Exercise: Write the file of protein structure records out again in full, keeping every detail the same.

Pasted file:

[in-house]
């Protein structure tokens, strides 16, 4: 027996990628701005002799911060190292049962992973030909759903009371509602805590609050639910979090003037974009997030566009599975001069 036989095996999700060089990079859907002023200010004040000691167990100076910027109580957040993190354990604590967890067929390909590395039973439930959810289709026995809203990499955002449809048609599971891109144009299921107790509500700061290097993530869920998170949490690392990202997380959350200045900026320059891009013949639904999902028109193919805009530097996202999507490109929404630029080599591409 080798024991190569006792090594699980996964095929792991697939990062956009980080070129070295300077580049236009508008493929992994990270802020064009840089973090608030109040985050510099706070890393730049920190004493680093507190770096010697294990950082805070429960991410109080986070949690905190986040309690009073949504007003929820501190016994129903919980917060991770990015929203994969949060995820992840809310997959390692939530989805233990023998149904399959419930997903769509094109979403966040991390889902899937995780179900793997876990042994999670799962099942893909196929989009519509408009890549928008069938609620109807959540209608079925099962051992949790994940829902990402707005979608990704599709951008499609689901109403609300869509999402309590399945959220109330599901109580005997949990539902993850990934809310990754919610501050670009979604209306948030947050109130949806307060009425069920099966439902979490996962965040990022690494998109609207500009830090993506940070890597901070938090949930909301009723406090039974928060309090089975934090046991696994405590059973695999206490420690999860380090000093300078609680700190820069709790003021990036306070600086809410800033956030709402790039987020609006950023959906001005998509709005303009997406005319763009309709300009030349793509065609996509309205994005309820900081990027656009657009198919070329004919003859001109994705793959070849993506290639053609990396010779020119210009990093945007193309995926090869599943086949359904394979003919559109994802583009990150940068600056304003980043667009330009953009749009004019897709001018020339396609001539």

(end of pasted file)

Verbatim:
[in-house]
């Protein structure tokens, strides 16, 4: 027996990628701005002799911060190292049962992973030909759903009371509602805590609050639910979090003037974009997030566009599975001069 036989095996999700060089990079859907002023200010004040000691167990100076910027109580957040993190354990604590967890067929390909590395039973439930959810289709026995809203990499955002449809048609599971891109144009299921107790509500700061290097993530869920998170949490690392990202997380959350200045900026320059891009013949639904999902028109193919805009530097996202999507490109929404630029080599591409 080798024991190569006792090594699980996964095929792991697939990062956009980080070129070295300077580049236009508008493929992994990270802020064009840089973090608030109040985050510099706070890393730049920190004493680093507190770096010697294990950082805070429960991410109080986070949690905190986040309690009073949504007003929820501190016994129903919980917060991770990015929203994969949060995820992840809310997959390692939530989805233990023998149904399959419930997903769509094109979403966040991390889902899937995780179900793997876990042994999670799962099942893909196929989009519509408009890549928008069938609620109807959540209608079925099962051992949790994940829902990402707005979608990704599709951008499609689901109403609300869509999402309590399945959220109330599901109580005997949990539902993850990934809310990754919610501050670009979604209306948030947050109130949806307060009425069920099966439902979490996962965040990022690494998109609207500009830090993506940070890597901070938090949930909301009723406090039974928060309090089975934090046991696994405590059973695999206490420690999860380090000093300078609680700190820069709790003021990036306070600086809410800033956030709402790039987020609006950023959906001005998509709005303009997406005319763009309709300009030349793509065609996509309205994005309820900081990027656009657009198919070329004919003859001109994705793959070849993506290639053609990396010779020119210009990093945007193309995926090869599943086949359904394979003919559109994802583009990150940068600056304003980043667009330009953009749009004019897709001018020339396609001539």